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At the RANT Forum (Acumin's monthly information security networking event), attendees often complain that they are playing catch up to cybercriminals.
It is in fact the hackers that define the market; they are at the cutting edge as they try to find vulnerabilities, attack vectors, and exploit the weaknesses in security that will allow them to break into a network.
It is difficult enough for the CISO and Information Security Manager to ensure that they are recognising and mitigating the appropriate risks, let alone trying to factor in emerging threats such as zero days and second guessing the nature of the next generation of hack attempts.
This idea of playing catch up in IT security also extends into new technology areas. The corporate line often requires some maturity before the widespread implementation of these new products but this has not necessarily been the case with smartphones. By smartphones I refer here not to the old school PDA-type devices we enjoyed at the turn of the millennium but the combating trinity of iPhone, Android and Blackberry.
There must be few technologies that have been so rapidly integrated into a corporate environment or so driven by users. While early adopters spent hours going blue in the face trying to explain why gadgets like the Psion Series 3 were the 'next big thing', with the emergence of shiny and gimmicky apps, the 'Wow factor' of the modern smartphone has spread like wildfire and has been adopted by almost everyone.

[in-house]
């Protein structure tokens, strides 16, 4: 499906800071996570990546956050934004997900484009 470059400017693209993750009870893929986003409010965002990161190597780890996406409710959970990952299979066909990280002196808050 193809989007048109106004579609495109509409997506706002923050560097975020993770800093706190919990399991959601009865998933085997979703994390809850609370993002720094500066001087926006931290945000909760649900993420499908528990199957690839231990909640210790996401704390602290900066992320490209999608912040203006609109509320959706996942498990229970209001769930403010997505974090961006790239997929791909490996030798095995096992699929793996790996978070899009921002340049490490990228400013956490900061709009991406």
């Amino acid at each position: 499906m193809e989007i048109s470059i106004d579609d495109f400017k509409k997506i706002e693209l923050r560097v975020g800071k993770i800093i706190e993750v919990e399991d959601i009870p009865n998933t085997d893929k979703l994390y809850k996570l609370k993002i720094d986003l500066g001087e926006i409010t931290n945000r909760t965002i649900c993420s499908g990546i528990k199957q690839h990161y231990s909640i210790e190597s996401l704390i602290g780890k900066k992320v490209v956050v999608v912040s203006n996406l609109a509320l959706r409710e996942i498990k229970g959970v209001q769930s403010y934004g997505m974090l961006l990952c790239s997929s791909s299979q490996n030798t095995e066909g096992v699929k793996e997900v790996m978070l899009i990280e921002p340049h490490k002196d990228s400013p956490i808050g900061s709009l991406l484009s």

So, when the CEO knocks on the door of the information security team, it is a brave IT Security Manager who will lean out from behind the firewall cluster and inform them that the proper security controls haven't been developed and implemented yet to let the boss' new toy run riot on the network. So what do you do?
The information security industry, both in terms of vendors and internal security, is looking to develop protective measures for what is essentially a pocket computer, but with such rapid technical innovation in terms of hardware and software it is difficult to keep abreast of emerging threats and how to counteract them.
Android stands as more of a challenge than the iPhone here - its users are typically more technical and are allowed greater freedom by the OS to chop and change. This means that control becomes difficult, especially with the wide number of devices and various incarnations of the operating system. The iPhone with its proprietary nature is an easier beast to tame.
To find out more about the threat landscape on Android, as well as some of the potential vulnerabilities and counter actions you can take as both a personal and business user, take a look at the Acumin white paper on Android Security